"A lot of the other kids would get balls and sell them for 50 cents or a dollar when the fans were coming into the games," Palmeiro said. "But I never sold a baseball. I never took one either; the only ones I took were the ones that came over the fence."
That's Palmeiro's story anyway.
Even when he wasn't playing,
Palmeiro was working toward
baseball goals. He developed his
quick wrists by squeezing tennis
balls while watching television.
And all of the Palmeiro boys
swung bats daily to keep sharp.
This wasn't just pressure from
the family patriarch. This is
what was inside Palmeiro, said
his wife of nearly 20 years,
"I think some of it comes from
what his dad instilled in him,
but I also think that is just his
personality makeup," Lynne Palmeiro
said. "Even though
Rafael's dad pushed him and expected
and demanded a lot, I
think with Rafael, that's also his
nature. He expects a lot of himself."
On to college
Ron Polk influenced Palmeiro's
career. But the legendary
Mississippi State baseball coach
acknowledged that he had little
to do with the sweet Palmeiro
"His dad and mom are great
people, and his dad is the reason
for that great swing," Polk
said. "He'd work him night and
day. His dad was tough on him.
He could be a bear."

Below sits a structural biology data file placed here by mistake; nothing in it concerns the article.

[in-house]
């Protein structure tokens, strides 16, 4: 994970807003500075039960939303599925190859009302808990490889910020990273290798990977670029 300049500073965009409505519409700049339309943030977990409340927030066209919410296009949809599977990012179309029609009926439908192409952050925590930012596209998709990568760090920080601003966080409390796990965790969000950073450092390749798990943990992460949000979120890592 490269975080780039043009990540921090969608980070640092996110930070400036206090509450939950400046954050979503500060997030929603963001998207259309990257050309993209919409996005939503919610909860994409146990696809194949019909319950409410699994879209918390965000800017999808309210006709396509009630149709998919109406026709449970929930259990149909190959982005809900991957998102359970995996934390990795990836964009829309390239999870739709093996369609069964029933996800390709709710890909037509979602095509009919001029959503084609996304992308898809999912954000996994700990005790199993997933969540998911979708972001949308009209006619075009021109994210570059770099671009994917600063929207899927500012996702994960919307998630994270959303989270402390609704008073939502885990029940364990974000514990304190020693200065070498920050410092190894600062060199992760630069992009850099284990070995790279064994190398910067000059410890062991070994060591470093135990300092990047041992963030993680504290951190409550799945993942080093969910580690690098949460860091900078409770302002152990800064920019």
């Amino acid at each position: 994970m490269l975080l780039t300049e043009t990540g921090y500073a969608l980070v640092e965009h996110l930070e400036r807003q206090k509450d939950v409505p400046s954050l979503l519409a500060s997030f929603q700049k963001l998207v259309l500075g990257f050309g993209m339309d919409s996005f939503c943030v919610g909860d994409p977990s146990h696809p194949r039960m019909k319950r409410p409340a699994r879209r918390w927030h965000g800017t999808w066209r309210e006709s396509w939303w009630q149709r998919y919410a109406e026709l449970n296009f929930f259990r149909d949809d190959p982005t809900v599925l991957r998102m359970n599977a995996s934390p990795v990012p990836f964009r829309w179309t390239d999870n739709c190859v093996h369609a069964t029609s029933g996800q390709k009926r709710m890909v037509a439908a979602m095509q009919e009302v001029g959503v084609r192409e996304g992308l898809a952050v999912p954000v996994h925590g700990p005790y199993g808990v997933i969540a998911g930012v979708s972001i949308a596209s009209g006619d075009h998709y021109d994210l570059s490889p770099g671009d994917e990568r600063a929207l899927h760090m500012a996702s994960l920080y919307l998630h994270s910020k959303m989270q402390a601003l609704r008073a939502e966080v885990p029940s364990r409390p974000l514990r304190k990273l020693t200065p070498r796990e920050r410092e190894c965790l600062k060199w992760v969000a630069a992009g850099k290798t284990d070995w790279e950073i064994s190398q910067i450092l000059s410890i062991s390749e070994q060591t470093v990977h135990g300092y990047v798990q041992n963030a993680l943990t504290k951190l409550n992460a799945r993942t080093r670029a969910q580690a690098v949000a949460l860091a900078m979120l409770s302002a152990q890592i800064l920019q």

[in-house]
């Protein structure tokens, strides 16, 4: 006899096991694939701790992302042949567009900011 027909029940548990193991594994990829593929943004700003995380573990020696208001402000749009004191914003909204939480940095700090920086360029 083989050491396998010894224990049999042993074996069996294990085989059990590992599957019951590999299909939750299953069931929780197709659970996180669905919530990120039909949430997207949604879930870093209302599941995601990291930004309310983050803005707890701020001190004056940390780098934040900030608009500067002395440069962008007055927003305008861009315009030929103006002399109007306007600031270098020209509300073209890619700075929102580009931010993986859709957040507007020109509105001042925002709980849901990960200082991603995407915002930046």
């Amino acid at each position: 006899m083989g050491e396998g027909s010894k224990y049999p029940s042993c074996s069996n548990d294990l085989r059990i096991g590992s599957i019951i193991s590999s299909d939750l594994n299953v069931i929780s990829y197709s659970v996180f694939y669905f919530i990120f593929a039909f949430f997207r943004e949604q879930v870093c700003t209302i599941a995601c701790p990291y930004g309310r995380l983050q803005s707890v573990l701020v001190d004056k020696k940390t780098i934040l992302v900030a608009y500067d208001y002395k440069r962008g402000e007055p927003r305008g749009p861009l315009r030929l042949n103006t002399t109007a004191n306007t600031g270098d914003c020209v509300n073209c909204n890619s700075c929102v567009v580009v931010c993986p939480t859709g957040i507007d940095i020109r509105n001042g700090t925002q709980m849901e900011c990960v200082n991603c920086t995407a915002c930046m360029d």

Polk said he wasn't sure he
was going to land the Miami
schoolboy star in 1982. He had
the feeling Palmeiro wanted to
get out of Miami. But he also
sensed the shy kid was scared to
be too far from home.
The University of Miami, however,
wanted Palmeiro to sit out
a season and use the year of eligibility
later, whereas Polk gave
Palmeiro the chance to start in
left field as a freshman. And
when Palmeiro took his recruiting
trip to Starkville, Miss.,
he watched the Bulldogs play
their rival, Mississippi.
"I was like, 'I want to be a part
of this. I don't want to miss out
on this,' " Palmeiro said. "It is an
event. It is almost like a football
Palmeiro spent three years at
Mississippi State, earning All-
America honors each season before
being drafted as a junior in
the first round by the Chicago
College was where he met his
wife, a native Mississippian. It's
where he started dealing with
the media and the public's elevated
expectations. It's where
his pro baseball aspirations
leapt toward reality.
Originally, though, Palmeiro
had a backup plan. He loved
drawing and was fascinated by
architecture. He considered becoming
an architect before an
initial meeting with the college's
architecture department head.
He was told he'd have to give up
baseball in the summers to concentrate
"We walked out of there, and I
said, 'I guess you're not going to
be an architect, Raf,' " Polk said.
Instead, Palmeiro became an
art major -- and one of the
school's best players ever.
In the shadows
Palmeiro excelled at Mississippi
State, yet by the end of his
junior year he had been edged
out of the spotlight by his teammate-
turned-rival Will Clark.
Before they battled for free agent
funds in the majors, they
were called Thunder and Lightning.
Thunder struck first in the
pros. Clark, picked second overall
in the 1985 amateur draft by
the San Francisco Giants, made
his debut the next April, and
Palmeiro was selected 22nd
overall in the same draft and debuted
in September 1986.
From Sunday's Sun